Earlier this month I read an article by Julia Belluz that ripped into the scientific publishing system. The saddest, and truest, sentiment of the article can be summed up in the following quotation:

“Taxpayers fund a lot of the science that gets done, academics peer review it for free, and then journals charge users ludicrous sums of money to view the finished product.”

This is certainly not the first attack against the publishing process nor the first to encourage open-access publishing. In the remainder of her article, Ms. Belluz focuses on the role that governments can play in getting more scientific research freely and instantly available. In sum, she suggests that government funding agencies (e.g., the United States National Institutes of Health or the Canadian Institutes of Health Research) could refuse to give grants to those scientists who did not publish in open-access journals.

This is a laudable, and indeed it is the approach being taken bit by bit by funding agencies – the Wellcome Trust in the U.K. for example has a very robust open access policy that includes providing grant funding for the open-access charges. While this will certainly get more research out sooner and without charge, I believe it misses out on an important aspect of the power dynamic that plagues the scientific publishing process.

The fact is that journals with high impact factors wield enormous power because they hold the key to scientists’ careers – the field has become so obsessed with metrics that it is insufficient to be a good scientist with good ideas and the ability to perform good research. As things stand now, if you want research grants (and in most cases, this means if you want a job), then you need to publish a paper (or several!) with a big-name journal.

So what can scientists do? Well, it turns out scientists are involved in just about every aspect of the publishing power dynamic. First, one needs to understand what’s at stake. Scientists want big name papers for three main reasons:

  1. Grants
  2. Jobs
  3. Recognition

However, papers in big-name journals do not directly give you grants or jobs, nor are they the only way to be recognized as a good scientist. Other scientists make these decisions, but far too often their judgment is impacted by the glitz and glam of the big-name journals.

Jobs are often won by those doing research that has good institutional fit – they bring a novel technology, a new way of looking at things, or a broad network of excellent former colleagues – but jobs are often lost because the candidate is “not fundable.” The latter is more often than not decided based on where they have published and how a grants panel will view them. So it basically comes down to who can get grants. And who generally decides funding outcomes? Scientists.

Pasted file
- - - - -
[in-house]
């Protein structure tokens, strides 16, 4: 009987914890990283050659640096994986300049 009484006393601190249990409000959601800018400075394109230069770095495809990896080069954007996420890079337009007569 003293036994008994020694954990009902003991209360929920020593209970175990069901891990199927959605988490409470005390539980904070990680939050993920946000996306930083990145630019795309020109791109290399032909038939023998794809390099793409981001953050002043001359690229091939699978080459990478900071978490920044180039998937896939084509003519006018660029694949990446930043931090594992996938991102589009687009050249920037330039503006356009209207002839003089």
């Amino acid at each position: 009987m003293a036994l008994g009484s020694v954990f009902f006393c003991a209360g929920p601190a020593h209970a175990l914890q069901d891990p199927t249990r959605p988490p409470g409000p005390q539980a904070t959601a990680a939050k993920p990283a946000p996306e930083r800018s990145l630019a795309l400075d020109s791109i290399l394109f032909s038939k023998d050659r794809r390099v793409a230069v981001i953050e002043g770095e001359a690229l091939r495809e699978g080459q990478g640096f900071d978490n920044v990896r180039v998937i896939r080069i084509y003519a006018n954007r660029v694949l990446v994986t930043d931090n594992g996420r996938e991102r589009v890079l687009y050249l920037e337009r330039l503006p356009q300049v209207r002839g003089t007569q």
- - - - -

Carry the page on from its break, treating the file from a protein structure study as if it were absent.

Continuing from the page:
I wonder how many grant panels have heard the phrase “the project looks good, but the candidate has only ever published in mid-range journals.” Indeed, I know several scientists who rank applications based on a candidate’s publication record irrespective of how good or bad the project is or how well-resourced the working environment is.

One suggestion: Ban the CV from the grant review process. Rank the projects based on the ideas and ability to carry out the research rather than whether someone has published in Nature, Cell or Science. This could in turn remove the pressure to publish in big journals. I’ve often wondered how much of this could actually be drilled down to sheer laziness on the part of scientists perusing the literature and reviewing grants – “Which journals should I scan for recent papers? Just the big ones surely…” or “This candidate has published in Nature already, they’ll probably do it again, no need to read the proposal too closely.”

Of course I generalize and there are many crusaders out there (Michael Eisen, Randy Sheckman, Fiona Watt, etc.) pushing to change things and I mean them no offence. I just wish that more people could feel safe enough to follow their lead. In my own journey to start up a lab, I am under enormous pressure to publish in a big journal (i.e., my open-access PLoS Biology paper doesn’t make the grade and open source juggernaut e-Life has yet to achieve high-level status despite its many philosophical backers).

So, in sum, scientists in positions of power (peer reviewers, institute directors, funding panel chairs) are the real targets for change. Assess based on research merit, not journal label. Let’s make journals tools of communication, not power brokers of scientific careers.